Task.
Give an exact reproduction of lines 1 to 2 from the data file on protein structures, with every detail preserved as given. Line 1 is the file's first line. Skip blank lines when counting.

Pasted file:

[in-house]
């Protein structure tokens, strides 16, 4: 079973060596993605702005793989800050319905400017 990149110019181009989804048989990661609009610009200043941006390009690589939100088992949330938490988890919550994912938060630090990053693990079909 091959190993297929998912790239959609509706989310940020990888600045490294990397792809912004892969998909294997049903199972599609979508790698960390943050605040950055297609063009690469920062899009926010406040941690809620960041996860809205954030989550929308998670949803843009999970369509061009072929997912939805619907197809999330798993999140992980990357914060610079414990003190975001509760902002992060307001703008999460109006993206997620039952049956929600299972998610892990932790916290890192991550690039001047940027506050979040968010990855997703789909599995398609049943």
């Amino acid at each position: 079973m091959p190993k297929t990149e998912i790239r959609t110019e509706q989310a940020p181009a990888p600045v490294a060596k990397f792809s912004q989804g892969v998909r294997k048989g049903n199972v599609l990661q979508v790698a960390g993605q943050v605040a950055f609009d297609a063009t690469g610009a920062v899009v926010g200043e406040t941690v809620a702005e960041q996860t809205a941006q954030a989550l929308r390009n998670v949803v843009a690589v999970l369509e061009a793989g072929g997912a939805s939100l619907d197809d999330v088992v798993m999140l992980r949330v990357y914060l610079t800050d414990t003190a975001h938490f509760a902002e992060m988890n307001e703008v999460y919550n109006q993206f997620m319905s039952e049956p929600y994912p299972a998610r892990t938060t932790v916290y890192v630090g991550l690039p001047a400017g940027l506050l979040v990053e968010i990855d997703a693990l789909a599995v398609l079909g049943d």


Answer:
[in-house]
């Protein structure tokens, strides 16, 4: 079973060596993605702005793989800050319905400017 990149110019181009989804048989990661609009610009200043941006390009690589939100088992949330938490988890919550994912938060630090990053693990079909 091959190993297929998912790239959609509706989310940020990888600045490294990397792809912004892969998909294997049903199972599609979508790698960390943050605040950055297609063009690469920062899009926010406040941690809620960041996860809205954030989550929308998670949803843009999970369509061009072929997912939805619907197809999330798993999140992980990357914060610079414990003190975001509760902002992060307001703008999460109006993206997620039952049956929600299972998610892990932790916290890192991550690039001047940027506050979040968010990855997703789909599995398609049943």